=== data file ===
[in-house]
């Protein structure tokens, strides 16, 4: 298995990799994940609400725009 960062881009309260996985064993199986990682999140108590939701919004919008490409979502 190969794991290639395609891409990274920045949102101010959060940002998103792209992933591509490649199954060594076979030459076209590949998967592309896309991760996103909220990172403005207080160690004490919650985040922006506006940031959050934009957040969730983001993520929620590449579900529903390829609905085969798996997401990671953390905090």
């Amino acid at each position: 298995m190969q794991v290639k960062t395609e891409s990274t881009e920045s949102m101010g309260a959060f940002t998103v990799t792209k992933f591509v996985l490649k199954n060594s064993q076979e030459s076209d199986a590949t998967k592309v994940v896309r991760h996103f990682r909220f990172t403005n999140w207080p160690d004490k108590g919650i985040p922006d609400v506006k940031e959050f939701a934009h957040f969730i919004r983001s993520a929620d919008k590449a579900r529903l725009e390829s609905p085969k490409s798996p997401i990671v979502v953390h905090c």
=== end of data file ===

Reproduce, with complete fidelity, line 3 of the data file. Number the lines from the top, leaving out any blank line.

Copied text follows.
């Amino acid at each position: 298995m190969q794991v290639k960062t395609e891409s990274t881009e920045s949102m101010g309260a959060f940002t998103v990799t792209k992933f591509v996985l490649k199954n060594s064993q076979e030459s076209d199986a590949t998967k592309v994940v896309r991760h996103f990682r909220f990172t403005n999140w207080p160690d004490k108590g919650i985040p922006d609400v506006k940031e959050f939701a934009h957040f969730i919004r983001s993520a929620d919008k590449a579900r529903l725009e390829s609905p085969k490409s798996p997401i990671v979502v953390h905090c």